In this week’s summary: a new study on immigrants and health care has some surprising results; small businesses are worried about how the ACA will affect them; plus details on a looming health crisis facing our nation’s seniors; all that and much more in this week’s dose.
Immigrants have contributed billions of dollars more to Medicare in recent years than the program has paid out on their behalf, according to a new study, a pattern that goes against the notion that immigrants are a drain on federal health care spending. The study, led by researchers at Harvard Medical School, measured immigrants’ contributions to the part of Medicare that pays for hospital care, a trust fund that accounts for nearly half of the federal program’s revenue. It found that immigrants generated surpluses totaling $115 billion from 2002 to 2009. In comparison, the American-born population incurred a deficit of $28 billion over the same period.
USA Today highlights the findings of a recent Congressional Budget Office study on Medicare costs. The report, released in mid-May that shows Medicare costs will continue to decline over time. Innovations adopted and accelerated by the Affordable Care Act will continue to force down overall Medicare costs, even as the economy continues to improve. Those changes include new payment plans, improved efficiency and a move toward consumer-driven insurance plans that started before the law’s passage. They influenced the $618 billion drop in projected Medicare and Medicaid spending over the next decade that was reported by the Congressional Budget Office (Kennedy, 5/30).
Affordable Care Act
The Wall Street Journal features a story on how the Affordable Care Act will impact small employers. Many small employers worry their costs may rise sharply under the health law next year. But for some—particularly those with older workers or employees who have been very sick—costs may in fact come down, business owners and insurance brokers say. Under a provision of the Affordable Care Act, which goes into force in January, insurers will be barred from setting rates for health-care coverage based on how healthy—or unhealthy—employers or their workers are at businesses with fewer than 50 or 100 workers, depending on the state (Loten, 5/29).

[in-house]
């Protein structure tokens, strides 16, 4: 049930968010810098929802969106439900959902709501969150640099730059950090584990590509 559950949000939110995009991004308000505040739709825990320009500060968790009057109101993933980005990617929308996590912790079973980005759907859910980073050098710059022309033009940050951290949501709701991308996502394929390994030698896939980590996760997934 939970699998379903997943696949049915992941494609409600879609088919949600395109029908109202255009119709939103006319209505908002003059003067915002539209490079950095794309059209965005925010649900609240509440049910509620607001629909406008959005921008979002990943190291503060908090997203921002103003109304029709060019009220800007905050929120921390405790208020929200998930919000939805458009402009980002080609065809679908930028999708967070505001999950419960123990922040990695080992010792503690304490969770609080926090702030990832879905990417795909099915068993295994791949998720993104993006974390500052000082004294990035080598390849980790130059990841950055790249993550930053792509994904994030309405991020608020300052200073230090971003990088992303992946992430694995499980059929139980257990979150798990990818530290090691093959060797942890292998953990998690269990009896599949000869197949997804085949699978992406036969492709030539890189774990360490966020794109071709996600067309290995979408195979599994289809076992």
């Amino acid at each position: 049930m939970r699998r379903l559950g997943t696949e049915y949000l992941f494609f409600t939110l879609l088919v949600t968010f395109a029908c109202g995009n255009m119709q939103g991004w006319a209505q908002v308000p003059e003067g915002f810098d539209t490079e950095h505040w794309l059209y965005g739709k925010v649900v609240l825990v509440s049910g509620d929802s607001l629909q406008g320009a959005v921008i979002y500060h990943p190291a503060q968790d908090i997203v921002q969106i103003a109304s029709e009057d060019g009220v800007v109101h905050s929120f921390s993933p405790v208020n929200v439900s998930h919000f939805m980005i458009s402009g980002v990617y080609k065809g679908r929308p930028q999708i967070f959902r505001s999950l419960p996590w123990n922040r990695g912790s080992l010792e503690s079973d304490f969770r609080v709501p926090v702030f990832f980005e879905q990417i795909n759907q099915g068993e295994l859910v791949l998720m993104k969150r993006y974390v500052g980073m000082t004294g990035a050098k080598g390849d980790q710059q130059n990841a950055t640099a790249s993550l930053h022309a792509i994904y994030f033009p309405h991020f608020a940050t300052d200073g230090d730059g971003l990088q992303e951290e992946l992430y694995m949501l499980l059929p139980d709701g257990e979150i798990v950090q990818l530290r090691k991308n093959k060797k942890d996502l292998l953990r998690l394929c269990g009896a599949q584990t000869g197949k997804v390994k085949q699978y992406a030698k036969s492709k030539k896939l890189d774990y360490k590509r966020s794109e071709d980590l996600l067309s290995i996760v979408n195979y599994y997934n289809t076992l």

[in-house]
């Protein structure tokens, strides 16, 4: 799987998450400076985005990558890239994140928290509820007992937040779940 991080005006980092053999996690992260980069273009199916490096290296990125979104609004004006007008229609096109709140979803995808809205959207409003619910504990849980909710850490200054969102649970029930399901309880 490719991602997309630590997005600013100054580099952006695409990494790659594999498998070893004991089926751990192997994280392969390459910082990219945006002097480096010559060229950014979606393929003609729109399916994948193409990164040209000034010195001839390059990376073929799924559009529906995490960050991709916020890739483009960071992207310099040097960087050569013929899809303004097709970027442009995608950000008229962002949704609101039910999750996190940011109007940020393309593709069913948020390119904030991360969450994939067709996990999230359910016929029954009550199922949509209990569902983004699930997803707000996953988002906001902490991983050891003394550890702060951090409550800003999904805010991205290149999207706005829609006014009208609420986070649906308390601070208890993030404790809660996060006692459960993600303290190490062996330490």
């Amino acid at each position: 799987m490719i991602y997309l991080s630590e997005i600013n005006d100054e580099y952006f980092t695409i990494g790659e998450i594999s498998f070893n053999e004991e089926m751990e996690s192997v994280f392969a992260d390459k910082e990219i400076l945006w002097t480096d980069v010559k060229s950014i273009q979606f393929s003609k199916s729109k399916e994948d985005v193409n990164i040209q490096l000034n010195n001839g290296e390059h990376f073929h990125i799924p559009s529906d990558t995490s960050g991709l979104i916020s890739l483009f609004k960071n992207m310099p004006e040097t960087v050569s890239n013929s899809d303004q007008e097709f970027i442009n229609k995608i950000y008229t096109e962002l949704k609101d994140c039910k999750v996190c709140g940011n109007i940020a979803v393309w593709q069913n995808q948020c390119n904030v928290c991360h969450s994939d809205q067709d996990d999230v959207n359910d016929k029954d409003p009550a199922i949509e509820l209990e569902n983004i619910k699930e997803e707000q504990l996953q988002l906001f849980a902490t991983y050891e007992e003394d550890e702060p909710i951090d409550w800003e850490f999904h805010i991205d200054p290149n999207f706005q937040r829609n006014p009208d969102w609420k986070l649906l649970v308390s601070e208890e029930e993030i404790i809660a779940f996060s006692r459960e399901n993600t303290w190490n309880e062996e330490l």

The New York Times reports that officials in the Obama administration are claiming that the Affordable Care Act is creating more competition in the health insurance marketplace around the country. At a White House briefing Thursday for health reporters, the administration insisted that in most states at least, competition will be far greater than it is today — with 120 companies having applied to offer insurance on the exchanges that are set to be up at running in October. Administration officials said in a memorandum that they expected around 90% of the seven million people expected to sign up for their own coverage through the insurance marketplaces next year would be in states with products available from at least five different insurance companies (Pear, 5/30).
The New York Times reports that hospitals are employing new tactics to improve hand washing by health care professionals. Hospitals are using high-tech sensors, training hand-washing coaches and issuing gold stars. Hospitals across the country are using video snooping to monitor workers and giving out rewards like free pizza and coffee coupons in order to encourage staffers to wash their hands (Hartocollis, 5/28).
USA Today profiles the findings of a new study that examines how senior health fares in each state. The report found that growing rates of obesity, diabetes and other chronic conditions are setting seniors up for a looming healthcare crisis. The report focuses on 34 measures of senior health, including physical inactivity, obesity, self-reported health status, poverty, drug coverage, hospital re-admission rates and flu vaccinations. The data analyzed is from more than a dozen government agencies and private research groups (Healy, 5/29).
The Washington Post reports that the Department of Health and Human Services issued new rules to prevent firms from discriminating against employees through corporate wellness programs. The programs, which have gained in popularity in recent years, provide incentives for employees to improve their health. Some give medical insurance discounts to workers who meet specific metrics for blood pressure and body-mass index. The rules would require companies to provide “reasonable alternatives” to employees who cannot meet health benchmarks but still want the discounts. They also allow for workers to involve their physicians to help tailor programs with their employers (Somashekhar, 5/29).